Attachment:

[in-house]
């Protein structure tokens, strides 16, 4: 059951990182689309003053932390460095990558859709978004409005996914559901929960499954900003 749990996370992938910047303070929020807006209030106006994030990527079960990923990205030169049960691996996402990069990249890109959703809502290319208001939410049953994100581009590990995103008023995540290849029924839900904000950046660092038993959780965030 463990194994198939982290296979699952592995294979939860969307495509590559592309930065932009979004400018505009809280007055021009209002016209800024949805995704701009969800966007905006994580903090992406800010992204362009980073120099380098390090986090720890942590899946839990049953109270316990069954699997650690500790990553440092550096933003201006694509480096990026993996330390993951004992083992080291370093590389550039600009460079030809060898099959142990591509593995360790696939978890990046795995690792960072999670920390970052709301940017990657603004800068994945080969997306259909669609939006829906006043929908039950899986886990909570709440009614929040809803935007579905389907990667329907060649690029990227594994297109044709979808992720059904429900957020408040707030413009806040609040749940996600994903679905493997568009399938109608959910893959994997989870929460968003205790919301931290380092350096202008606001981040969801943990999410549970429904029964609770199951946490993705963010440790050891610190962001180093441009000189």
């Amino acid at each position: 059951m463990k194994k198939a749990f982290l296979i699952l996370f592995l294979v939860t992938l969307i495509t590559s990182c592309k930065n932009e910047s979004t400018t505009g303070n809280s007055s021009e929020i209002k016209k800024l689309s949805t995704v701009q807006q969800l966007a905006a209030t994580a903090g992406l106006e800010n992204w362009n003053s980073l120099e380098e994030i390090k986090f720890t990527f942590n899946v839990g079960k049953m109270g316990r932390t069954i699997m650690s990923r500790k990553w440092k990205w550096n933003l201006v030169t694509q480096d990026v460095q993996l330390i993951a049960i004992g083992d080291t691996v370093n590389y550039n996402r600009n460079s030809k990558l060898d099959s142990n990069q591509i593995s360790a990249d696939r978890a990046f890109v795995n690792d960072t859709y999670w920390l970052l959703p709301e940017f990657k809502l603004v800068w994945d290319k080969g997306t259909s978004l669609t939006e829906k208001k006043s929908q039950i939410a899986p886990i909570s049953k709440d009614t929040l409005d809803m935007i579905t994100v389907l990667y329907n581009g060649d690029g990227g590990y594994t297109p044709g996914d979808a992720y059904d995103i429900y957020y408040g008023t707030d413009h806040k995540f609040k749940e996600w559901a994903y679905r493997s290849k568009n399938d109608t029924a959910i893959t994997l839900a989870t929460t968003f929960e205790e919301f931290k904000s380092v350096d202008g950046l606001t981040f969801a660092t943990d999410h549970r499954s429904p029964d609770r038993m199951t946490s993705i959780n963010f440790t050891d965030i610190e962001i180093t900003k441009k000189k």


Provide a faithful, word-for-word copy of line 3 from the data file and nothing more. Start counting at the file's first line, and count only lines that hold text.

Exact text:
């Amino acid at each position: 059951m463990k194994k198939a749990f982290l296979i699952l996370f592995l294979v939860t992938l969307i495509t590559s990182c592309k930065n932009e910047s979004t400018t505009g303070n809280s007055s021009e929020i209002k016209k800024l689309s949805t995704v701009q807006q969800l966007a905006a209030t994580a903090g992406l106006e800010n992204w362009n003053s980073l120099e380098e994030i390090k986090f720890t990527f942590n899946v839990g079960k049953m109270g316990r932390t069954i699997m650690s990923r500790k990553w440092k990205w550096n933003l201006v030169t694509q480096d990026v460095q993996l330390i993951a049960i004992g083992d080291t691996v370093n590389y550039n996402r600009n460079s030809k990558l060898d099959s142990n990069q591509i593995s360790a990249d696939r978890a990046f890109v795995n690792d960072t859709y999670w920390l970052l959703p709301e940017f990657k809502l603004v800068w994945d290319k080969g997306t259909s978004l669609t939006e829906k208001k006043s929908q039950i939410a899986p886990i909570s049953k709440d009614t929040l409005d809803m935007i579905t994100v389907l990667y329907n581009g060649d690029g990227g590990y594994t297109p044709g996914d979808a992720y059904d995103i429900y957020y408040g008023t707030d413009h806040k995540f609040k749940e996600w559901a994903y679905r493997s290849k568009n399938d109608t029924a959910i893959t994997l839900a989870t929460t968003f929960e205790e919301f931290k904000s380092v350096d202008g950046l606001t981040f969801a660092t943990d999410h549970r499954s429904p029964d609770r038993m199951t946490s993705i959780n963010f440790t050891d965030i610190e962001i180093t900003k441009k000189k």